Russia Warns Of Cluster Bomb Reciprocity

After Ukraine reported that it received cluster munitions from the United States, Russian President Vladimir Putin said last weekend that Russia would reserve the right to use its stockpile of cluster munitions if Ukraine deploys them against Russian forces, Reuters reported.

Last Thursday, Ukraine confirmed that the US-supplied cluster munitions arrived last week, prompting the Kremlin to denounce the shipment.

Russian Defense Minister Sergei Shoigu warned that Russia would deploy its stockpile if Ukraine used the controversial munitions.

The Pentagon also confirmed that a shipment of cluster bombs was sent to Ukraine.

Earlier this month, the Biden administration announced that it would be sending cluster bombs to Ukraine as part of the latest $800 million military aid package, the Associated Press reported.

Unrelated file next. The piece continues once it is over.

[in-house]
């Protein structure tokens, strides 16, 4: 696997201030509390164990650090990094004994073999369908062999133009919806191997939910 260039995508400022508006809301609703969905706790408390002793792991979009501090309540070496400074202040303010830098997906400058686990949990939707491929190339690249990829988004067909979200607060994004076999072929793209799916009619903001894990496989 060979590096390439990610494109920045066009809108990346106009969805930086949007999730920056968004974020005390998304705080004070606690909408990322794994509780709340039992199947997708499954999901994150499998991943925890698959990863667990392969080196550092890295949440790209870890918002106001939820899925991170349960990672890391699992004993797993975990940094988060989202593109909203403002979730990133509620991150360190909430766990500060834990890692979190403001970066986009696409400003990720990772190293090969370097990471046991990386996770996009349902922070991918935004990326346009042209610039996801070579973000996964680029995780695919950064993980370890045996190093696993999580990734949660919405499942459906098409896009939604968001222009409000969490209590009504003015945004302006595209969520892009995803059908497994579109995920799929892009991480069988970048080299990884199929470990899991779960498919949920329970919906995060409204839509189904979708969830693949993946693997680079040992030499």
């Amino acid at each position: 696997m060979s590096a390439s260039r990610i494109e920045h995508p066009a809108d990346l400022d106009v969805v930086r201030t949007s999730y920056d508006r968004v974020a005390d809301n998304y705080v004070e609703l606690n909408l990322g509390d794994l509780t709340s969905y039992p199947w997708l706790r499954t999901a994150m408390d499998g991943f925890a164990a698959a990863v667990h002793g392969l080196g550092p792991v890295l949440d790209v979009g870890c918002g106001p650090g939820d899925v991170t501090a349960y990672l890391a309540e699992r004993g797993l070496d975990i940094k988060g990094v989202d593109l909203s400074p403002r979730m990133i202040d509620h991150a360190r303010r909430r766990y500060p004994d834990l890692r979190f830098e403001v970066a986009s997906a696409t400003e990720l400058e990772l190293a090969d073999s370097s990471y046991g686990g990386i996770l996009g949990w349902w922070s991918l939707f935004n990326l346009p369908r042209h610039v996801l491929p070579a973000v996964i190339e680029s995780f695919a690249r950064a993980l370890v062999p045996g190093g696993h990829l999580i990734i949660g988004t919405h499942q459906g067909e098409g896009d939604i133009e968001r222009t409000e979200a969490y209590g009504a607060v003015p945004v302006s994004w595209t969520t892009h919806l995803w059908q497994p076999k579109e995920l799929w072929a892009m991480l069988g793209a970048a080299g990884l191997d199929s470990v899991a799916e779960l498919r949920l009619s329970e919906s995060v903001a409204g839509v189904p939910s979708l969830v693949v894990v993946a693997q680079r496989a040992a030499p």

The administration justified the move by citing Ukraine’s munitions shortage.

Ukraine said it would deploy the munitions to dislodge Russian forces in occupied territories but gave written assurances that the munitions would not be used against Russia itself.

More than two-thirds of NATO member countries have banned the use of cluster bombs due to the high casualty rate among civilians from the smaller “bomblets” that are released after the munitions detonate in the air.

Russia, Ukraine, and the United States did not sign on to the Convention on Cluster Munitions banning the production, use, or transfer of cluster bombs.

In an interview with TV Moscow, President Putin warned that while Russia has not used cluster bombs yet, “there is a sufficient stockpile of different kinds.” He said if Ukraine uses the US-supplied cluster munitions against Russia, “we reserve the right to take reciprocal action.”

The Russian president said he considered it a crime to use cluster bombs and claimed that so far, Russia has not needed to use them.

However, Putin’s claim is disputed.

According to Human Rights Watch, both Russia and Ukraine have used cluster munitions in the war.